On August 23-25, 2011, the Native American Rights Fund (NARF) and the Western States Water Council (WSWC) held the twelfth Symposium on the Settlement of Indian Reserved Water Rights Claims. Since 1991, the NARF and WSWC have sponsored a biennial Symposium to discuss the settlement of Indian reserved water rights claims. This year’s symposium was held in Billings, Montana with over 225 people in attendance.
Globally, an estimated 884 million people lack access to safe drinking water. In the United States, only 0.6% of the population lacks Access to drinking water and wastewater disposal. But disproportionately, 13% of American Indians lack that access—some 20 times the national average.
NARF has been engaged in litigating and negotiating water rights for tribes for decades, and water law comprises a significant portion of our case load. In Winters v. United States, the right to water was impliedly reserved for the resident tribes with the creation of their reservations. The quantity of Indian water rights is measured by the amount of water needed to fulfill the present and future needs of the reservation – cultural, domestic, municipal, commercial, industrial and agricultural.
U.S. Senator Jon Tester recognizes the value of negotiated water settlements, and greeted the Symposium participants with this message:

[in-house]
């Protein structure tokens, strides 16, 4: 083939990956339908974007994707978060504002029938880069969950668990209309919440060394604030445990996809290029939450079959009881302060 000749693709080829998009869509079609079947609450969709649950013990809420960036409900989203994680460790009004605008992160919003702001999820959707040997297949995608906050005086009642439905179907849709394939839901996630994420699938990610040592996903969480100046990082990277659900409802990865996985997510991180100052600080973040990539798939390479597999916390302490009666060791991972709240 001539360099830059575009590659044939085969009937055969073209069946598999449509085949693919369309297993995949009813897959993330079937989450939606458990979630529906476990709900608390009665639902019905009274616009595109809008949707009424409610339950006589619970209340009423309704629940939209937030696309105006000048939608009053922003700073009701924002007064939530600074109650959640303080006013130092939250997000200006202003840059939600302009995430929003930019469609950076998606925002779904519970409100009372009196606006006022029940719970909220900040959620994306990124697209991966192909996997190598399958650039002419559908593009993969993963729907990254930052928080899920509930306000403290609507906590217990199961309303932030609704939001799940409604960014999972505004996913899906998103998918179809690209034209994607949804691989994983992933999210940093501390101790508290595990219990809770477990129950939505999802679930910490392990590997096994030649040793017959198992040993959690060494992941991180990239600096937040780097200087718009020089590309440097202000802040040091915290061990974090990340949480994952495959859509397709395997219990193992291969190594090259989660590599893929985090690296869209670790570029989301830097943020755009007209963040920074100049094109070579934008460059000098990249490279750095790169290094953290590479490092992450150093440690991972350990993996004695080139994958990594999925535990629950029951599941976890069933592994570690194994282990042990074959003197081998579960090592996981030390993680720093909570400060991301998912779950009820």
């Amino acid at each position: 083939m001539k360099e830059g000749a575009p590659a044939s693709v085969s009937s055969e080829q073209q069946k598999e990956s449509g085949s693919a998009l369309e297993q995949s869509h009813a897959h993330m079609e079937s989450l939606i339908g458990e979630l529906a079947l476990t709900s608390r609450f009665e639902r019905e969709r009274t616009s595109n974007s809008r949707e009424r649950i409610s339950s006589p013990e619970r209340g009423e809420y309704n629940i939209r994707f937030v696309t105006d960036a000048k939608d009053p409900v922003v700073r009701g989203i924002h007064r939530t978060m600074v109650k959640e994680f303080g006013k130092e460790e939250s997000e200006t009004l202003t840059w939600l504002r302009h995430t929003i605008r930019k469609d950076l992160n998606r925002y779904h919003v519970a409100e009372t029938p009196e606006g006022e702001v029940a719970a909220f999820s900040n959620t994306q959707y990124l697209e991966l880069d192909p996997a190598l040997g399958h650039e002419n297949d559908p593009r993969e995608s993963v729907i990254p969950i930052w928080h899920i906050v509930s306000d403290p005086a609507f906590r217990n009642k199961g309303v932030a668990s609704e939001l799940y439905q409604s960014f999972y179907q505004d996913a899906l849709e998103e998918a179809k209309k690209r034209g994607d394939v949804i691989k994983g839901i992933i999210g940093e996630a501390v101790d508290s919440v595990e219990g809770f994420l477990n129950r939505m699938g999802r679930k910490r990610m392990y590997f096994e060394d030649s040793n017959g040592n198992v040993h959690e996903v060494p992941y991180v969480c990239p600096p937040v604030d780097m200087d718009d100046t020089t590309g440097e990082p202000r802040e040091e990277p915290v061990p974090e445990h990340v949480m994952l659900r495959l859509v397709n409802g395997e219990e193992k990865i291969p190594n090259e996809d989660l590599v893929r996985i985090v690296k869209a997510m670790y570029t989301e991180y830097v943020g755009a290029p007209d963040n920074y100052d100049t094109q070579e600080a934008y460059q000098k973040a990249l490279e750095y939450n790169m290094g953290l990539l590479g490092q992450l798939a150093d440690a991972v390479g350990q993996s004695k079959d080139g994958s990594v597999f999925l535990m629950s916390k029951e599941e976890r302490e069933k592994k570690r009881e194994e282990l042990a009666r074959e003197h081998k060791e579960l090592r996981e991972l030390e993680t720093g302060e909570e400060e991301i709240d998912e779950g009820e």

“We’re already seeing the benefits of water settlements in Montana—like jobs and stronger infrastructure. But our work is not done. In addition to the Crow Water Settlement, which passed last year, I continue fighting to get the resources necessary to build authorized projects at Rocky Boy and Fort Peck. We’re also looking for opportunities to advance settlements on the Fort Belknap and Blackfeet reservations.”
This year’s session topics included: Negotiation of Indian Water Rights Claims – the Basics; Settlement Implementation – the Administration’s Settlement Policy; and Settlement Legislation – Getting Bills through Congress. The primary Symposium format consists of panel discussions with presenters who have been involved in negotiated settlements representing tribal, state, local, and federal governments, interest groups, congressional staff, and others. The Symposium schedule provided opportunities for informal interchange and cultural enlightenment. A main feature of the Symposium is always a tour of a local Indian community that highlights a recent settlement’s benefits. This year’s field trip toured the Crow Reservation and concluded with an evening social and cultural event hosted by the Crow Tribe.
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